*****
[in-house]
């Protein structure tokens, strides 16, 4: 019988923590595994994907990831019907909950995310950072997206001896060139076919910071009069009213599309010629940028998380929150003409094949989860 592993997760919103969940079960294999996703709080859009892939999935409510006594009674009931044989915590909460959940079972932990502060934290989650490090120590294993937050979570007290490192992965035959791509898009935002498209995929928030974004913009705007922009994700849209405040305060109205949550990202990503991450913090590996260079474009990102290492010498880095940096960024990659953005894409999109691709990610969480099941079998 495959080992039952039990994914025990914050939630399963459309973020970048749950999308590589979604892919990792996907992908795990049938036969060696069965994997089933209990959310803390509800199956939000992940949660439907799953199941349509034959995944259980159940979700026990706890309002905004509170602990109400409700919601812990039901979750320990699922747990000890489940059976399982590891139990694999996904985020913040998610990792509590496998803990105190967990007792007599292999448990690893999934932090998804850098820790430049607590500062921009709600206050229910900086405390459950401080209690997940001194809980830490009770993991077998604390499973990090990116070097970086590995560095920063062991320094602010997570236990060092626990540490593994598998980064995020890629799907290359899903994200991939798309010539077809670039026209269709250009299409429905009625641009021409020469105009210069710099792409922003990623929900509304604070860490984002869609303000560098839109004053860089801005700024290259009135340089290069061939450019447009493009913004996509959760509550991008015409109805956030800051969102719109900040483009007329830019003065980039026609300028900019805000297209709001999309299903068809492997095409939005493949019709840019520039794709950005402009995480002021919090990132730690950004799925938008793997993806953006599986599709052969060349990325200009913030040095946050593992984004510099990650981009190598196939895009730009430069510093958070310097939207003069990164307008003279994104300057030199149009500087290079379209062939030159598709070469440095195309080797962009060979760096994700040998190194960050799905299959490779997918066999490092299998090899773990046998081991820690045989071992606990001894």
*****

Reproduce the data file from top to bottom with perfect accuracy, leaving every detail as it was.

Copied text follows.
[in-house]
């Protein structure tokens, strides 16, 4: 019988923590595994994907990831019907909950995310950072997206001896060139076919910071009069009213599309010629940028998380929150003409094949989860 592993997760919103969940079960294999996703709080859009892939999935409510006594009674009931044989915590909460959940079972932990502060934290989650490090120590294993937050979570007290490192992965035959791509898009935002498209995929928030974004913009705007922009994700849209405040305060109205949550990202990503991450913090590996260079474009990102290492010498880095940096960024990659953005894409999109691709990610969480099941079998 495959080992039952039990994914025990914050939630399963459309973020970048749950999308590589979604892919990792996907992908795990049938036969060696069965994997089933209990959310803390509800199956939000992940949660439907799953199941349509034959995944259980159940979700026990706890309002905004509170602990109400409700919601812990039901979750320990699922747990000890489940059976399982590891139990694999996904985020913040998610990792509590496998803990105190967990007792007599292999448990690893999934932090998804850098820790430049607590500062921009709600206050229910900086405390459950401080209690997940001194809980830490009770993991077998604390499973990090990116070097970086590995560095920063062991320094602010997570236990060092626990540490593994598998980064995020890629799907290359899903994200991939798309010539077809670039026209269709250009299409429905009625641009021409020469105009210069710099792409922003990623929900509304604070860490984002869609303000560098839109004053860089801005700024290259009135340089290069061939450019447009493009913004996509959760509550991008015409109805956030800051969102719109900040483009007329830019003065980039026609300028900019805000297209709001999309299903068809492997095409939005493949019709840019520039794709950005402009995480002021919090990132730690950004799925938008793997993806953006599986599709052969060349990325200009913030040095946050593992984004510099990650981009190598196939895009730009430069510093958070310097939207003069990164307008003279994104300057030199149009500087290079379209062939030159598709070469440095195309080797962009060979760096994700040998190194960050799905299959490779997918066999490092299998090899773990046998081991820690045989071992606990001894």